Game Over Online ~ NFL GameDay 2003

GameOver Game Reviews - NFL GameDay 2003 (c) Sony Computer Entertainment, Reviewed by - Jeff 'Linkphreak' Haynes

Game & Publisher NFL GameDay 2003 (c) Sony Computer Entertainment
System Requirements PlayStation 2
Overall Rating 75%
Date Published Wednesday, October 23rd, 2002 at 12:51 PM


Divider Left By: Jeff 'Linkphreak' Haynes Divider Right

Talk about a screwy NFL Season, huh? If I turned to you before any games had been played and told you that San Diego would practically be undefeated this year, or that St. Louis would only have one win under their belts, you’d check to see if I was drunk or insane. Instead, the unpredictability of the season has proven a fallacy of a classic adage. While you may not want to fix what ain’t broke, you do have to perform a lot of maintenance during the off-season. Otherwise, you won’t have a chance at all during the regular season. The same can be said about sports game development, where coming up with hotter, newer improvements, game innovations and deeper realism as key to holding and maintaining the title’s audience. Sony and EA have fought this battle out continually over the past couple of years. NFL Gameday 2003 is 989 Studios’ latest attempt to gain the upper hand over their rival’s Madden series.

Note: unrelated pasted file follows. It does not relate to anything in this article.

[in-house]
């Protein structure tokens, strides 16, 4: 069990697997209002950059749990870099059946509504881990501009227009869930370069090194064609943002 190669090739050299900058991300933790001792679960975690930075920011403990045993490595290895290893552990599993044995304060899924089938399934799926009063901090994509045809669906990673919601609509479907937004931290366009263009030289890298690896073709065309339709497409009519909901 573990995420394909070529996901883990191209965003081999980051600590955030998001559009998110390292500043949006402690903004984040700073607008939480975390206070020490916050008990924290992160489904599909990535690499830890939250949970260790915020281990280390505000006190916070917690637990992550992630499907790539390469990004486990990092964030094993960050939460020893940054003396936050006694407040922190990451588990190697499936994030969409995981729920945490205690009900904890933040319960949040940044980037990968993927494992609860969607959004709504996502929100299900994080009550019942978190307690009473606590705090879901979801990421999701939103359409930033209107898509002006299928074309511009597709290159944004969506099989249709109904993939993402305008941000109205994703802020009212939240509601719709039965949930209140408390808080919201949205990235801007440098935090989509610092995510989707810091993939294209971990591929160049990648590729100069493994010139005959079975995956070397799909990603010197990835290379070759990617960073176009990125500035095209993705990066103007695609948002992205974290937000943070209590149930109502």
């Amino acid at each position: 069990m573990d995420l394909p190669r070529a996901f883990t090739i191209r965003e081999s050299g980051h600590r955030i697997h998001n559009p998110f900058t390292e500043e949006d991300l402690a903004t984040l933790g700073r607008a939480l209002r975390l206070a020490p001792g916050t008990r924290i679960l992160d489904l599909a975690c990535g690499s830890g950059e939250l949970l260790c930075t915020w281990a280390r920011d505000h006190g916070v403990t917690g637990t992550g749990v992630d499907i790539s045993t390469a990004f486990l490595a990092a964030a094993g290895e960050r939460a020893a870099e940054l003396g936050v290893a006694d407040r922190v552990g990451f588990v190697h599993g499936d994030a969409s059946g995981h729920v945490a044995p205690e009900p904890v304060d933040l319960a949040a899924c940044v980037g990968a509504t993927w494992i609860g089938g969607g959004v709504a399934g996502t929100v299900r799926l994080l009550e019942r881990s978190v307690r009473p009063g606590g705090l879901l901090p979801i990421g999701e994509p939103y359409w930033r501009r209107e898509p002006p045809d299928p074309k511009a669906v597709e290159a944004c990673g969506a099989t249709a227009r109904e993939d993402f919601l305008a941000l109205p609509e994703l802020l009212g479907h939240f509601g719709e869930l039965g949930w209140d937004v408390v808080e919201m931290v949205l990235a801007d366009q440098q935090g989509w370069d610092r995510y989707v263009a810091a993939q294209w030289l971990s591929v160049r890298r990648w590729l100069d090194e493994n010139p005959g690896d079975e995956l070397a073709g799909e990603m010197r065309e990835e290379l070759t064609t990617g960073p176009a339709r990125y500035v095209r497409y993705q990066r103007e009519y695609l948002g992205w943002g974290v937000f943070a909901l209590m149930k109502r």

It’s customary with most sports titles to compare them to either their competition or the last year’s iteration; I’ve decided to go away from that in favor of comparing Gameday to its little brother, Gamebreaker 2003. The similarities that you’ll find are rather obvious: You have a number of modes that you can choose from, such as preseason, exhibition, or tournament (otherwise known as post-season) play. It also features the Play Editor mode to design and modify plays to your own personal preferences, allowing you to customize your offense and defense the way you feel it should operate.